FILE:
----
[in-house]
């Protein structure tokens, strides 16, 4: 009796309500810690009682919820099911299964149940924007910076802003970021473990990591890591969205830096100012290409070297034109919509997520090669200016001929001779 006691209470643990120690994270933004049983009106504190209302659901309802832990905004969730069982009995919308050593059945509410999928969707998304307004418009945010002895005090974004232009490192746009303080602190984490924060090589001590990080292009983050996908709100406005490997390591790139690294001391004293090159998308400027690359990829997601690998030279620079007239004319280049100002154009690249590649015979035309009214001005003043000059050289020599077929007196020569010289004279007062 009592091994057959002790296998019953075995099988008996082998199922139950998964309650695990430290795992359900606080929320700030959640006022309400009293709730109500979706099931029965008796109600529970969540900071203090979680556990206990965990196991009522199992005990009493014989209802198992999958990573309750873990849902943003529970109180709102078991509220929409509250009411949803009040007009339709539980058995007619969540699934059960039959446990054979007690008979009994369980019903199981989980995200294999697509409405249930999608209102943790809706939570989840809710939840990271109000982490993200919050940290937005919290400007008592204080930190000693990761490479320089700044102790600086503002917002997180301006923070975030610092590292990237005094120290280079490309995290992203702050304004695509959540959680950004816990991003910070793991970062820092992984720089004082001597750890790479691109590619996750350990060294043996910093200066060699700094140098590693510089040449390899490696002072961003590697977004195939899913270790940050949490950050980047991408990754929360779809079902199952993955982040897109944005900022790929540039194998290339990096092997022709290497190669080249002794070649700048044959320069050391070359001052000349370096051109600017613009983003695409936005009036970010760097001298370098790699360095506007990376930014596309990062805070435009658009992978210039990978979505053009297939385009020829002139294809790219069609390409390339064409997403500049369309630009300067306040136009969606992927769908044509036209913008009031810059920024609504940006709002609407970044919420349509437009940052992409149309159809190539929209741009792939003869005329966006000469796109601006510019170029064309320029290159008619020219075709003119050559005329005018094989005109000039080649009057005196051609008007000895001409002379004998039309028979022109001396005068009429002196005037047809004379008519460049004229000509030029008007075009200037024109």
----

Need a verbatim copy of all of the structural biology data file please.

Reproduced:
[in-house]
């Protein structure tokens, strides 16, 4: 009796309500810690009682919820099911299964149940924007910076802003970021473990990591890591969205830096100012290409070297034109919509997520090669200016001929001779 006691209470643990120690994270933004049983009106504190209302659901309802832990905004969730069982009995919308050593059945509410999928969707998304307004418009945010002895005090974004232009490192746009303080602190984490924060090589001590990080292009983050996908709100406005490997390591790139690294001391004293090159998308400027690359990829997601690998030279620079007239004319280049100002154009690249590649015979035309009214001005003043000059050289020599077929007196020569010289004279007062 009592091994057959002790296998019953075995099988008996082998199922139950998964309650695990430290795992359900606080929320700030959640006022309400009293709730109500979706099931029965008796109600529970969540900071203090979680556990206990965990196991009522199992005990009493014989209802198992999958990573309750873990849902943003529970109180709102078991509220929409509250009411949803009040007009339709539980058995007619969540699934059960039959446990054979007690008979009994369980019903199981989980995200294999697509409405249930999608209102943790809706939570989840809710939840990271109000982490993200919050940290937005919290400007008592204080930190000693990761490479320089700044102790600086503002917002997180301006923070975030610092590292990237005094120290280079490309995290992203702050304004695509959540959680950004816990991003910070793991970062820092992984720089004082001597750890790479691109590619996750350990060294043996910093200066060699700094140098590693510089040449390899490696002072961003590697977004195939899913270790940050949490950050980047991408990754929360779809079902199952993955982040897109944005900022790929540039194998290339990096092997022709290497190669080249002794070649700048044959320069050391070359001052000349370096051109600017613009983003695409936005009036970010760097001298370098790699360095506007990376930014596309990062805070435009658009992978210039990978979505053009297939385009020829002139294809790219069609390409390339064409997403500049369309630009300067306040136009969606992927769908044509036209913008009031810059920024609504940006709002609407970044919420349509437009940052992409149309159809190539929209741009792939003869005329966006000469796109601006510019170029064309320029290159008619020219075709003119050559005329005018094989005109000039080649009057005196051609008007000895001409002379004998039309028979022109001396005068009429002196005037047809004379008519460049004229000509030029008007075009200037024109």